- We can't always do surface plots, but for this example it's quite a nice way to show the probability of a 2D feature vector

- Check if a value is anomalous
- Set epsilon as some value
- Say we have two new data points new data-point has the values
- x
^{1}_{test} - x
^{2}_{test}

- x
- We compute
- p(x
^{1}) = 0.436 >= epsilon (~40% chance it's normal)_{test}- Normal

- p(x
^{2}) = 0.0021 < epsilon (~0.2% chance it's normal)_{test}- Anomalous

- p(x
- What this is saying is if you look at the surface plot, all values above a certain height are normal, all the values below that threshold are probably anomalous

- Here talk about developing a system for anomaly detection
- How to evaluate an algorithm

- Previously we spoke about the importance of real-number evaluation
- Often need to make a lot of choices (e.g. features to use)
- Easier to evaluate your algorithm if it returns a
**single number**to show if changes you made improved or worsened an algorithm's performance

- Easier to evaluate your algorithm if it returns a
- To develop an anomaly detection system quickly, would be helpful to have a way to evaluate your algorithm

- Often need to make a lot of choices (e.g. features to use)
- Assume we have some labeled data
- So far we've been treating anomalous detection with unlabeled data
- If you have labeled data allows evaluation
- i.e. if you think something iss anomalous you can be sure if it is or not

- So, taking our engine example
- You have some labeled data
- Data for engines which were non-anomalous -> y = 0
- Data for engines which were anomalous -> y = 1

- Training set is the collection of normal examples
- OK even if we have a few anomalous data examples

- Next define
- Cross validation set
- Test set
- For both assume you can include a few examples which have anomalous examples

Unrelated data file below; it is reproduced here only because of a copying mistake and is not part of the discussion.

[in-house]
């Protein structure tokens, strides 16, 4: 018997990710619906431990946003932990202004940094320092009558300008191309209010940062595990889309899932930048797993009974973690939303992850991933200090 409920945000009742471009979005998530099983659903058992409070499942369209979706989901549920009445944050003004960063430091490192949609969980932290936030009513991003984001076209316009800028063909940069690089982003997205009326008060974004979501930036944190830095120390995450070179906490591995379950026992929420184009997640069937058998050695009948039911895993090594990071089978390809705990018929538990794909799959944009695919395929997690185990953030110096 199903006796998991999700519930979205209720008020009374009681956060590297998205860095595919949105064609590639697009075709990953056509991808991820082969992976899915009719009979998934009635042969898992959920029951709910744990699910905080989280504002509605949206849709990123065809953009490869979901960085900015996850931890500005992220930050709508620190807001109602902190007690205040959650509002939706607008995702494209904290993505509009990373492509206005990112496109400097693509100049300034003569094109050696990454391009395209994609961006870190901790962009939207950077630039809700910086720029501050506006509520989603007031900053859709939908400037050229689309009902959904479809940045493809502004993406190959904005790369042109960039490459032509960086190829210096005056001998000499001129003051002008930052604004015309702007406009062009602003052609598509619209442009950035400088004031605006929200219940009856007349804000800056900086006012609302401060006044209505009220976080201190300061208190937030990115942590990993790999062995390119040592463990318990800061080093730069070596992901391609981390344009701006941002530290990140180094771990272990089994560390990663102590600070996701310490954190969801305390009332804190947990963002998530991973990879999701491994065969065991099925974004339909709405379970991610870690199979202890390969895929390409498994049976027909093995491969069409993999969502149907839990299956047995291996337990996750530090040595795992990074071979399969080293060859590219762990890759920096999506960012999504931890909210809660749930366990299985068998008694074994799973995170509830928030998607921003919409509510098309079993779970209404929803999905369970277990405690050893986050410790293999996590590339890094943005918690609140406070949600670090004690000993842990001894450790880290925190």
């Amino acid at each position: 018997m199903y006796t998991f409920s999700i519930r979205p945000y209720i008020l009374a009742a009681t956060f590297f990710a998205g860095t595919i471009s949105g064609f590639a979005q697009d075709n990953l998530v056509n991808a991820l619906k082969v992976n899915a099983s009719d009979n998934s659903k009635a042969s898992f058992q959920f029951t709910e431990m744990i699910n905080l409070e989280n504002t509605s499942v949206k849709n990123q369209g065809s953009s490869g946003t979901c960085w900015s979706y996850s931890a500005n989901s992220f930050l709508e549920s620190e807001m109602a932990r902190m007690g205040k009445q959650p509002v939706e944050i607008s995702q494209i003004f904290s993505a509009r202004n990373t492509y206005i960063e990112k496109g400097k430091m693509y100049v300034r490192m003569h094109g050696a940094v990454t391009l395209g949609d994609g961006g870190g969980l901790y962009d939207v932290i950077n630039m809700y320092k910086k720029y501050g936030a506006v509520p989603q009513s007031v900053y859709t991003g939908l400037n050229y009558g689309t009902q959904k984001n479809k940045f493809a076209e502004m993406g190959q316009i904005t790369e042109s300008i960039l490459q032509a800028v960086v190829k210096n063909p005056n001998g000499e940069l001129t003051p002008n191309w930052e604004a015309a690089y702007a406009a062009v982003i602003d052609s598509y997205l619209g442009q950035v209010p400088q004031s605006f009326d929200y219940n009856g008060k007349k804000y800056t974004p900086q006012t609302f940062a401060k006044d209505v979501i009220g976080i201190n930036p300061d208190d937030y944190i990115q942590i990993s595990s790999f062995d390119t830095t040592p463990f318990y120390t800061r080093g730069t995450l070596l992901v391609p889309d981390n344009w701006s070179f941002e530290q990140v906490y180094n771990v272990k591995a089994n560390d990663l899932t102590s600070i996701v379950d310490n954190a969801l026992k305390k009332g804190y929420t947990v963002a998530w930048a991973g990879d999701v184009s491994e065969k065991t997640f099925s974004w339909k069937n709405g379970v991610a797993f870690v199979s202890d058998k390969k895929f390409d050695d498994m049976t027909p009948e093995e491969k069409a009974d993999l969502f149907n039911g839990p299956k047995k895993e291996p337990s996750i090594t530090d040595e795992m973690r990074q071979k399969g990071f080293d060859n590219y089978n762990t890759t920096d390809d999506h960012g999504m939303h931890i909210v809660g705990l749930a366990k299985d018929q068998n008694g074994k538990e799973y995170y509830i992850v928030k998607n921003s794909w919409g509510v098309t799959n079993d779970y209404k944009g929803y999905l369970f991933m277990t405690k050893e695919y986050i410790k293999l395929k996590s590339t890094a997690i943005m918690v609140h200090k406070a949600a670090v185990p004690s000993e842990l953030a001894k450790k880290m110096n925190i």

- Specific example
- Engines
- Have 10 000 good engines
- OK even if a few bad ones are here...
- LOTS of y = 0

- 20 flawed engines
- Typically when y = 1 have 2-50

- Have 10 000 good engines
- Split into
- Training set: 6000 good engines (y = 0)
- CV set: 2000 good engines, 10 anomalous
- Test set: 2000 good engines, 10 anomalous
- Ratio is 3:1:1

- Sometimes we see a different way of splitting
- Take 6000 good in training
- Same CV and test set (4000 good in each) different 10 anomalous,
- Or even 20 anomalous (same ones)
- This is bad practice - should use different data in CV and test set

- Engines
- Algorithm evaluation
- Take trainings set { x
^{1}, x^{2}, ..., x^{m }}- Fit model p(x)

- On cross validation and test set, test the example x
- y = 1 if p(x) < epsilon (anomalous)
- y = 0 if p(x) >= epsilon (normal)

- Think of algorithm a trying to predict if something is anomalous
- But you have a label so can check!
- Makes it look like a supervised learning algorithm

- Take trainings set { x

- You have some labeled data
- What's a good metric to use for evaluation
- y = 0 is very common
- So classification would be bad

- Compute fraction of true positives/false positive/false negative/true negative
- Compute precision/recall
- Compute F1-score

- y = 0 is very common
- Earlier, also had
**epsilon**(the threshold value) - Threshold to show when something is anomalous
- If you have CV set you can see how varying epsilon effects various evaluation metrics
- Then pick the value of epsilon which maximizes the score on your CV set

- Evaluate algorithm using cross validation
- Do final algorithm evaluation on the test set

- If we have labeled data, we not use a supervised learning algorithm?